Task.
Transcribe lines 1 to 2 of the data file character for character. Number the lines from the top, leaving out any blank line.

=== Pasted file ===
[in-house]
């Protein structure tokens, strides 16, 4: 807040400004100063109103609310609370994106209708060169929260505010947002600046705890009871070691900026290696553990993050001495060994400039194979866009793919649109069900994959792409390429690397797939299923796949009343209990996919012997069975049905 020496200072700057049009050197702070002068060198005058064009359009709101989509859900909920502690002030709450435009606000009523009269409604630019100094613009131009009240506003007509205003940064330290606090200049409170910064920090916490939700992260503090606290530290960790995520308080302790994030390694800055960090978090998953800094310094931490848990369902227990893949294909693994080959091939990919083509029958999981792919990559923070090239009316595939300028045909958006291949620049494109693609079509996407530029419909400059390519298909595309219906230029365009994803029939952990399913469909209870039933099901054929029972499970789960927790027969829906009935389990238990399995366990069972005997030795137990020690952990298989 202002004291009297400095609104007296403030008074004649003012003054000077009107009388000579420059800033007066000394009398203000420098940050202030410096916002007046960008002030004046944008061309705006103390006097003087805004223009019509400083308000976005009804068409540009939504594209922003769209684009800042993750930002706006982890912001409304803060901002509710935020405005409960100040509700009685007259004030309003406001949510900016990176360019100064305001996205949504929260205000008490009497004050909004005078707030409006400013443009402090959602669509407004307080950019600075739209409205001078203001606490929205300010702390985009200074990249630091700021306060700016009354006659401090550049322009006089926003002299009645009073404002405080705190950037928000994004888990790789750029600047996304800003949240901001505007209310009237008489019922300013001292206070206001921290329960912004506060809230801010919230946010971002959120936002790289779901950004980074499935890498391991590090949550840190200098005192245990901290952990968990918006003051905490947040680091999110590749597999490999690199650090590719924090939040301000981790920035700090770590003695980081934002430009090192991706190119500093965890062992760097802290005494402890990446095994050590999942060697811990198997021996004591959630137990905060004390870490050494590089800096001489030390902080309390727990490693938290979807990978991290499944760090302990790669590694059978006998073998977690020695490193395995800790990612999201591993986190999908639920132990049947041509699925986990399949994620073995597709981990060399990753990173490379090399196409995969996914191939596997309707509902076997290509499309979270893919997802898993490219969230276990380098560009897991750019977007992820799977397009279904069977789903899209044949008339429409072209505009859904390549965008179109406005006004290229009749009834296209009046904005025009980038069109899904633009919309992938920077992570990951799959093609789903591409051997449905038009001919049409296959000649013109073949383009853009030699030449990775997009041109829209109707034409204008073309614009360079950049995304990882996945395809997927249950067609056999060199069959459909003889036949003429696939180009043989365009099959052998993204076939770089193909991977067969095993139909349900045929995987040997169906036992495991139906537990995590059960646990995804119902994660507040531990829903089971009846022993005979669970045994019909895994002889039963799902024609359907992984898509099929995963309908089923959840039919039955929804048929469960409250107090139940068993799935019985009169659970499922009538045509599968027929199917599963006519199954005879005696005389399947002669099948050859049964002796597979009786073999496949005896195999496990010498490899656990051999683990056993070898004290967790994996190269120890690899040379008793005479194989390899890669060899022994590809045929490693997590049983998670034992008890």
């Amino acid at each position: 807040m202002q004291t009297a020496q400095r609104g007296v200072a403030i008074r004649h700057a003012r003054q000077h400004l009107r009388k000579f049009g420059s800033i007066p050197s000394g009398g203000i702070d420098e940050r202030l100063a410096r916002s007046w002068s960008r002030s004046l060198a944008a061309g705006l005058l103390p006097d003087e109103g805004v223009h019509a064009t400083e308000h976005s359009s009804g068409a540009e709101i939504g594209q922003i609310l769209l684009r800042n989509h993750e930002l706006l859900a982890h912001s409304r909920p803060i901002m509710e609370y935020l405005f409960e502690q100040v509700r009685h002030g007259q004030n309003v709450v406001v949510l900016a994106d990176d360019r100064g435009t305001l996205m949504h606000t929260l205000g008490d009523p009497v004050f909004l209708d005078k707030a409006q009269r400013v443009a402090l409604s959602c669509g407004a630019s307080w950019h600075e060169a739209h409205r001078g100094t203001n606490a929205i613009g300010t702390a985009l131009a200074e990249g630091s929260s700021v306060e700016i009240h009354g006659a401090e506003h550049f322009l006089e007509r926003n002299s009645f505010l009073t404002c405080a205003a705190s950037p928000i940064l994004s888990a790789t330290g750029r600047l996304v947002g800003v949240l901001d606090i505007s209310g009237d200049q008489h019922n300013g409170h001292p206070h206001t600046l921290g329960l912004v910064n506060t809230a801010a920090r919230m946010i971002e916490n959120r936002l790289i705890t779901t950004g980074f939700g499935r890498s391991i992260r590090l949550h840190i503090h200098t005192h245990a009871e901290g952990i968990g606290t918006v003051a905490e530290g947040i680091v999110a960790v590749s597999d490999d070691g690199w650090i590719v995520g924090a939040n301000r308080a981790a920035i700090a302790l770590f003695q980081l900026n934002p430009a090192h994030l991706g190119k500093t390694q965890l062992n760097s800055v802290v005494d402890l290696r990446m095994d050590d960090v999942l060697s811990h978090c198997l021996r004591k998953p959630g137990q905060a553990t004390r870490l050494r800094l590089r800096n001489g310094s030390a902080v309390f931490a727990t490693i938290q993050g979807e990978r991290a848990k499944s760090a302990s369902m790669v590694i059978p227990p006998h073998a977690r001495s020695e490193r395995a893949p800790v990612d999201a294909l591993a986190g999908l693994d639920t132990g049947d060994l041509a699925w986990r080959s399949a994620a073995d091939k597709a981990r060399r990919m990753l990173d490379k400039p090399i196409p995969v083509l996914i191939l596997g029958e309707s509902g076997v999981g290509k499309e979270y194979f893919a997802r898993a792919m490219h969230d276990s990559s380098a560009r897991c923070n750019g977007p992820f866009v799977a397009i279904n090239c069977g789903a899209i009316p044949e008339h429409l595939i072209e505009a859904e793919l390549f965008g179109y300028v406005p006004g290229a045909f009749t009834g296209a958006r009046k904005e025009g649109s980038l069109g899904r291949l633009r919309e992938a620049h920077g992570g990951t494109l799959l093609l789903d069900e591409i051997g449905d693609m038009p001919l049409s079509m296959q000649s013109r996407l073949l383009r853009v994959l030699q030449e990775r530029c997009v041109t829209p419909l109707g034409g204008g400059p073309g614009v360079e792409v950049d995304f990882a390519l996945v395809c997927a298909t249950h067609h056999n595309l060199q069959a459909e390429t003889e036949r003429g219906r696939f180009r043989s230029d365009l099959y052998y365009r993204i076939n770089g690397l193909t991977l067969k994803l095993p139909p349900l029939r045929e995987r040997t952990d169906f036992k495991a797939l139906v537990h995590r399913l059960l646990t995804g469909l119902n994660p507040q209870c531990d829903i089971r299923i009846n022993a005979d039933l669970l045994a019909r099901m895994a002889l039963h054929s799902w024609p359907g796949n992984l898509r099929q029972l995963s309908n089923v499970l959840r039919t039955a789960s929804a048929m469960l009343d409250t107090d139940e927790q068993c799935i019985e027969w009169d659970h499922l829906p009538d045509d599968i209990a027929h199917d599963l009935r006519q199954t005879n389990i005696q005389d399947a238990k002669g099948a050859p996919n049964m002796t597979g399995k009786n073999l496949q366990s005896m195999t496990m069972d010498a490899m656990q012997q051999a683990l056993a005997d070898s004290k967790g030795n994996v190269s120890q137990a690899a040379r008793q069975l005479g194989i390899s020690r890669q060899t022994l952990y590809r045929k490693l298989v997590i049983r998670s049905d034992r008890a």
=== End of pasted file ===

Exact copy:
[in-house]
């Protein structure tokens, strides 16, 4: 807040400004100063109103609310609370994106209708060169929260505010947002600046705890009871070691900026290696553990993050001495060994400039194979866009793919649109069900994959792409390429690397797939299923796949009343209990996919012997069975049905 020496200072700057049009050197702070002068060198005058064009359009709101989509859900909920502690002030709450435009606000009523009269409604630019100094613009131009009240506003007509205003940064330290606090200049409170910064920090916490939700992260503090606290530290960790995520308080302790994030390694800055960090978090998953800094310094931490848990369902227990893949294909693994080959091939990919083509029958999981792919990559923070090239009316595939300028045909958006291949620049494109693609079509996407530029419909400059390519298909595309219906230029365009994803029939952990399913469909209870039933099901054929029972499970789960927790027969829906009935389990238990399995366990069972005997030795137990020690952990298989 202002004291009297400095609104007296403030008074004649003012003054000077009107009388000579420059800033007066000394009398203000420098940050202030410096916002007046960008002030004046944008061309705006103390006097003087805004223009019509400083308000976005009804068409540009939504594209922003769209684009800042993750930002706006982890912001409304803060901002509710935020405005409960100040509700009685007259004030309003406001949510900016990176360019100064305001996205949504929260205000008490009497004050909004005078707030409006400013443009402090959602669509407004307080950019600075739209409205001078203001606490929205300010702390985009200074990249630091700021306060700016009354006659401090550049322009006089926003002299009645009073404002405080705190950037928000994004888990790789750029600047996304800003949240901001505007209310009237008489019922300013001292206070206001921290329960912004506060809230801010919230946010971002959120936002790289779901950004980074499935890498391991590090949550840190200098005192245990901290952990968990918006003051905490947040680091999110590749597999490999690199650090590719924090939040301000981790920035700090770590003695980081934002430009090192991706190119500093965890062992760097802290005494402890990446095994050590999942060697811990198997021996004591959630137990905060004390870490050494590089800096001489030390902080309390727990490693938290979807990978991290499944760090302990790669590694059978006998073998977690020695490193395995800790990612999201591993986190999908639920132990049947041509699925986990399949994620073995597709981990060399990753990173490379090399196409995969996914191939596997309707509902076997290509499309979270893919997802898993490219969230276990380098560009897991750019977007992820799977397009279904069977789903899209044949008339429409072209505009859904390549965008179109406005006004290229009749009834296209009046904005025009980038069109899904633009919309992938920077992570990951799959093609789903591409051997449905038009001919049409296959000649013109073949383009853009030699030449990775997009041109829209109707034409204008073309614009360079950049995304990882996945395809997927249950067609056999060199069959459909003889036949003429696939180009043989365009099959052998993204076939770089193909991977067969095993139909349900045929995987040997169906036992495991139906537990995590059960646990995804119902994660507040531990829903089971009846022993005979669970045994019909895994002889039963799902024609359907992984898509099929995963309908089923959840039919039955929804048929469960409250107090139940068993799935019985009169659970499922009538045509599968027929199917599963006519199954005879005696005389399947002669099948050859049964002796597979009786073999496949005896195999496990010498490899656990051999683990056993070898004290967790994996190269120890690899040379008793005479194989390899890669060899022994590809045929490693997590049983998670034992008890």